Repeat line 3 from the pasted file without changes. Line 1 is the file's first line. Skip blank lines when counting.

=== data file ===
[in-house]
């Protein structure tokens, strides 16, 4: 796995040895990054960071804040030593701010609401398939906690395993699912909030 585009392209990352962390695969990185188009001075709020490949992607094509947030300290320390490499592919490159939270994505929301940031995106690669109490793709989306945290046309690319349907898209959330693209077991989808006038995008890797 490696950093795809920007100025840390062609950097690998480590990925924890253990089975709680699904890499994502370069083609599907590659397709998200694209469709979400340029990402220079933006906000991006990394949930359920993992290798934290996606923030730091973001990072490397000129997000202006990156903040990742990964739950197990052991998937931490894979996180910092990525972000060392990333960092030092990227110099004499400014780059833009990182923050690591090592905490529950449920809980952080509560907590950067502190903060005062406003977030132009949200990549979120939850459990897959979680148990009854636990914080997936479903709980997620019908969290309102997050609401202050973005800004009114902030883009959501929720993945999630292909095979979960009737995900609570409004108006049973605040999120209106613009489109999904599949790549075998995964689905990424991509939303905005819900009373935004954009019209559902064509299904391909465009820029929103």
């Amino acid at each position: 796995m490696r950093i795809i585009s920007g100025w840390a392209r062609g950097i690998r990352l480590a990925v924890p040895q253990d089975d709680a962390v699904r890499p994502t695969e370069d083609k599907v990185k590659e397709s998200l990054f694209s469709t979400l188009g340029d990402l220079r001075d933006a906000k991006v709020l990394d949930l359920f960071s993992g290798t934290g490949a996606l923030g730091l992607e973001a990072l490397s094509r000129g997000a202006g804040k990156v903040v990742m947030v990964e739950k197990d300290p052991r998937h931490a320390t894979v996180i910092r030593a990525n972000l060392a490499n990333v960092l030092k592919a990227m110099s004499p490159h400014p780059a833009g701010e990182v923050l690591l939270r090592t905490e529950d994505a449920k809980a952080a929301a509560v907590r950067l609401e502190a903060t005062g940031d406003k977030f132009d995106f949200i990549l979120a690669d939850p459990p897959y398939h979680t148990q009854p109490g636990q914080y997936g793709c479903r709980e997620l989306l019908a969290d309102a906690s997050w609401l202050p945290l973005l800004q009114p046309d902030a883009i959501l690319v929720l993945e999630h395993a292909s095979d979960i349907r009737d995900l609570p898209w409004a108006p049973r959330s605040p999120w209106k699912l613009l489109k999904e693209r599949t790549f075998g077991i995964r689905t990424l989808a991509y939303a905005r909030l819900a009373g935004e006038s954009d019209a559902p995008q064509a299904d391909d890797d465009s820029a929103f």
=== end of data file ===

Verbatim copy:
């Amino acid at each position: 796995m490696r950093i795809i585009s920007g100025w840390a392209r062609g950097i690998r990352l480590a990925v924890p040895q253990d089975d709680a962390v699904r890499p994502t695969e370069d083609k599907v990185k590659e397709s998200l990054f694209s469709t979400l188009g340029d990402l220079r001075d933006a906000k991006v709020l990394d949930l359920f960071s993992g290798t934290g490949a996606l923030g730091l992607e973001a990072l490397s094509r000129g997000a202006g804040k990156v903040v990742m947030v990964e739950k197990d300290p052991r998937h931490a320390t894979v996180i910092r030593a990525n972000l060392a490499n990333v960092l030092k592919a990227m110099s004499p490159h400014p780059a833009g701010e990182v923050l690591l939270r090592t905490e529950d994505a449920k809980a952080a929301a509560v907590r950067l609401e502190a903060t005062g940031d406003k977030f132009d995106f949200i990549l979120a690669d939850p459990p897959y398939h979680t148990q009854p109490g636990q914080y997936g793709c479903r709980e997620l989306l019908a969290d309102a906690s997050w609401l202050p945290l973005l800004q009114p046309d902030a883009i959501l690319v929720l993945e999630h395993a292909s095979d979960i349907r009737d995900l609570p898209w409004a108006p049973r959330s605040p999120w209106k699912l613009l489109k999904e693209r599949t790549f075998g077991i995964r689905t990424l989808a991509y939303a905005r909030l819900a009373g935004e006038s954009d019209a559902p995008q064509a299904d391909d890797d465009s820029a929103f």